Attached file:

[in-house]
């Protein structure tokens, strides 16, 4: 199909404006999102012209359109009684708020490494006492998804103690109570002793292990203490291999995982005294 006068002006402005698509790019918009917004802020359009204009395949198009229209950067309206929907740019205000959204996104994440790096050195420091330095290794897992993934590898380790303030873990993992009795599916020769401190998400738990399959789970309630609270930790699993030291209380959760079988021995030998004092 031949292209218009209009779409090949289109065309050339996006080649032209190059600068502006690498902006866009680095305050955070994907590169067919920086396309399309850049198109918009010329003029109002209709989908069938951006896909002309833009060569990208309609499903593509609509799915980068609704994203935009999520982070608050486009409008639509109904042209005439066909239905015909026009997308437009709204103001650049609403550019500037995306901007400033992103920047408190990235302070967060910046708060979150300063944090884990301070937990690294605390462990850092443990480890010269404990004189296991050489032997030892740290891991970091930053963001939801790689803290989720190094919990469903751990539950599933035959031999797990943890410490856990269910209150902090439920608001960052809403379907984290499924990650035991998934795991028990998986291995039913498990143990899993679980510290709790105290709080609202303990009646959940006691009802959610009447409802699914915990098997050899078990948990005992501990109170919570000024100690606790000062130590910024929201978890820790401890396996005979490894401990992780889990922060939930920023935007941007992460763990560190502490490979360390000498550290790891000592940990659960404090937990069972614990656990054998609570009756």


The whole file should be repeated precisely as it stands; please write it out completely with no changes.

[in-house]
């Protein structure tokens, strides 16, 4: 199909404006999102012209359109009684708020490494006492998804103690109570002793292990203490291999995982005294 006068002006402005698509790019918009917004802020359009204009395949198009229209950067309206929907740019205000959204996104994440790096050195420091330095290794897992993934590898380790303030873990993992009795599916020769401190998400738990399959789970309630609270930790699993030291209380959760079988021995030998004092 031949292209218009209009779409090949289109065309050339996006080649032209190059600068502006690498902006866009680095305050955070994907590169067919920086396309399309850049198109918009010329003029109002209709989908069938951006896909002309833009060569990208309609499903593509609509799915980068609704994203935009999520982070608050486009409008639509109904042209005439066909239905015909026009997308437009709204103001650049609403550019500037995306901007400033992103920047408190990235302070967060910046708060979150300063944090884990301070937990690294605390462990850092443990480890010269404990004189296991050489032997030892740290891991970091930053963001939801790689803290989720190094919990469903751990539950599933035959031999797990943890410490856990269910209150902090439920608001960052809403379907984290499924990650035991998934795991028990998986291995039913498990143990899993679980510290709790105290709080609202303990009646959940006691009802959610009447409802699914915990098997050899078990948990005992501990109170919570000024100690606790000062130590910024929201978890820790401890396996005979490894401990992780889990922060939930920023935007941007992460763990560190502490490979360390000498550290790891000592940990659960404090937990069972614990656990054998609570009756």